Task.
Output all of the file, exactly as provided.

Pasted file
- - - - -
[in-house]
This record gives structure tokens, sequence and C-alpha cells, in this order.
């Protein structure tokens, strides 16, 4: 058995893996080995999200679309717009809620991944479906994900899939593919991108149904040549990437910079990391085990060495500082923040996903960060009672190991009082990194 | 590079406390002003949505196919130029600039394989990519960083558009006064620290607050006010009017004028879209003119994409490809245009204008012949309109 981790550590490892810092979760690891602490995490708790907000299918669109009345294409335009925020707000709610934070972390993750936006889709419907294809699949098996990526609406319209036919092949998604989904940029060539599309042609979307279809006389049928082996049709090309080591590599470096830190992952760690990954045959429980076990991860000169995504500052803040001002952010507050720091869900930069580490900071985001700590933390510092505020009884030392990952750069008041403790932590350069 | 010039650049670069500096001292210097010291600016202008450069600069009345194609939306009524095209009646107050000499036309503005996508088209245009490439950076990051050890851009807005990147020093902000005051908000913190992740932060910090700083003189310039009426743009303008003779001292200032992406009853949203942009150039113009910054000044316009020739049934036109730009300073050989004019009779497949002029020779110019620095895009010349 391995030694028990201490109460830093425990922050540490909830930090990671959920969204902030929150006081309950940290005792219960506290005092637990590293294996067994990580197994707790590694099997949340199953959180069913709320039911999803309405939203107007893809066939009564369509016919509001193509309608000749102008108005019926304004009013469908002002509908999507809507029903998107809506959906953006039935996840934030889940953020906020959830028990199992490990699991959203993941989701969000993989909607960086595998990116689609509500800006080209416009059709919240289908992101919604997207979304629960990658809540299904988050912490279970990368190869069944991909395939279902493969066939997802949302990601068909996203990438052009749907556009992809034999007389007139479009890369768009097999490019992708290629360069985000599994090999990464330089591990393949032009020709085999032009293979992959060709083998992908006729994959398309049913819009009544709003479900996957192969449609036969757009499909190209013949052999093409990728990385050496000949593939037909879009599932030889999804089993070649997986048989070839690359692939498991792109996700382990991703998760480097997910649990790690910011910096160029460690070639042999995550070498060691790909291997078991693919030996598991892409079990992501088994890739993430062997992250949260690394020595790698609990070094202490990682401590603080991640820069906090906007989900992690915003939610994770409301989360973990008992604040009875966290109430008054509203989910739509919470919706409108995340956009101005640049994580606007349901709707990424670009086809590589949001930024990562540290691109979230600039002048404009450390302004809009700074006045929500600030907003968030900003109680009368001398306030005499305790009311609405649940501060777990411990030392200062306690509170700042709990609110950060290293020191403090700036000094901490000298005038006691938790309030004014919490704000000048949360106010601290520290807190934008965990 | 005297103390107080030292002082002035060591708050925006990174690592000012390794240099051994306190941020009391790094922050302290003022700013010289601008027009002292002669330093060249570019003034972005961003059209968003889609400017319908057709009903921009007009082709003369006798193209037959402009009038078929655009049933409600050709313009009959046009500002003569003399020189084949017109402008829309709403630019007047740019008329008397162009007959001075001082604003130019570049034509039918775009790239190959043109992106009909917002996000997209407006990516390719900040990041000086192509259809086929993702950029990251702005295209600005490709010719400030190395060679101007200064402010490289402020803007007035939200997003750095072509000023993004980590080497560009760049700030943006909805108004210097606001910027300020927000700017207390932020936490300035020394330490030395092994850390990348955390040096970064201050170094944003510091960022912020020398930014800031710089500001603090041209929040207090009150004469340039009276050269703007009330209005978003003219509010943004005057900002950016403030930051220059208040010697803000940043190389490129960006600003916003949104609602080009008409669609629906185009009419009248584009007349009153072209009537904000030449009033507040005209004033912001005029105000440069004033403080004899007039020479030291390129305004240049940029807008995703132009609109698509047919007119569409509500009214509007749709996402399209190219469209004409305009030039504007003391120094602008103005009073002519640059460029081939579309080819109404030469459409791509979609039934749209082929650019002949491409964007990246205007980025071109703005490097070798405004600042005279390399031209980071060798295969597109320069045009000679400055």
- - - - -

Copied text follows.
[in-house]
This record gives structure tokens, sequence and C-alpha cells, in this order.
């Protein structure tokens, strides 16, 4: 058995893996080995999200679309717009809620991944479906994900899939593919991108149904040549990437910079990391085990060495500082923040996903960060009672190991009082990194 | 590079406390002003949505196919130029600039394989990519960083558009006064620290607050006010009017004028879209003119994409490809245009204008012949309109 981790550590490892810092979760690891602490995490708790907000299918669109009345294409335009925020707000709610934070972390993750936006889709419907294809699949098996990526609406319209036919092949998604989904940029060539599309042609979307279809006389049928082996049709090309080591590599470096830190992952760690990954045959429980076990991860000169995504500052803040001002952010507050720091869900930069580490900071985001700590933390510092505020009884030392990952750069008041403790932590350069 | 010039650049670069500096001292210097010291600016202008450069600069009345194609939306009524095209009646107050000499036309503005996508088209245009490439950076990051050890851009807005990147020093902000005051908000913190992740932060910090700083003189310039009426743009303008003779001292200032992406009853949203942009150039113009910054000044316009020739049934036109730009300073050989004019009779497949002029020779110019620095895009010349 391995030694028990201490109460830093425990922050540490909830930090990671959920969204902030929150006081309950940290005792219960506290005092637990590293294996067994990580197994707790590694099997949340199953959180069913709320039911999803309405939203107007893809066939009564369509016919509001193509309608000749102008108005019926304004009013469908002002509908999507809507029903998107809506959906953006039935996840934030889940953020906020959830028990199992490990699991959203993941989701969000993989909607960086595998990116689609509500800006080209416009059709919240289908992101919604997207979304629960990658809540299904988050912490279970990368190869069944991909395939279902493969066939997802949302990601068909996203990438052009749907556009992809034999007389007139479009890369768009097999490019992708290629360069985000599994090999990464330089591990393949032009020709085999032009293979992959060709083998992908006729994959398309049913819009009544709003479900996957192969449609036969757009499909190209013949052999093409990728990385050496000949593939037909879009599932030889999804089993070649997986048989070839690359692939498991792109996700382990991703998760480097997910649990790690910011910096160029460690070639042999995550070498060691790909291997078991693919030996598991892409079990992501088994890739993430062997992250949260690394020595790698609990070094202490990682401590603080991640820069906090906007989900992690915003939610994770409301989360973990008992604040009875966290109430008054509203989910739509919470919706409108995340956009101005640049994580606007349901709707990424670009086809590589949001930024990562540290691109979230600039002048404009450390302004809009700074006045929500600030907003968030900003109680009368001398306030005499305790009311609405649940501060777990411990030392200062306690509170700042709990609110950060290293020191403090700036000094901490000298005038006691938790309030004014919490704000000048949360106010601290520290807190934008965990 | 005297103390107080030292002082002035060591708050925006990174690592000012390794240099051994306190941020009391790094922050302290003022700013010289601008027009002292002669330093060249570019003034972005961003059209968003889609400017319908057709009903921009007009082709003369006798193209037959402009009038078929655009049933409600050709313009009959046009500002003569003399020189084949017109402008829309709403630019007047740019008329008397162009007959001075001082604003130019570049034509039918775009790239190959043109992106009909917002996000997209407006990516390719900040990041000086192509259809086929993702950029990251702005295209600005490709010719400030190395060679101007200064402010490289402020803007007035939200997003750095072509000023993004980590080497560009760049700030943006909805108004210097606001910027300020927000700017207390932020936490300035020394330490030395092994850390990348955390040096970064201050170094944003510091960022912020020398930014800031710089500001603090041209929040207090009150004469340039009276050269703007009330209005978003003219509010943004005057900002950016403030930051220059208040010697803000940043190389490129960006600003916003949104609602080009008409669609629906185009009419009248584009007349009153072209009537904000030449009033507040005209004033912001005029105000440069004033403080004899007039020479030291390129305004240049940029807008995703132009609109698509047919007119569409509500009214509007749709996402399209190219469209004409305009030039504007003391120094602008103005009073002519640059460029081939579309080819109404030469459409791509979609039934749209082929650019002949491409964007990246205007980025071109703005490097070798405004600042005279390399031209980071060798295969597109320069045009000679400055």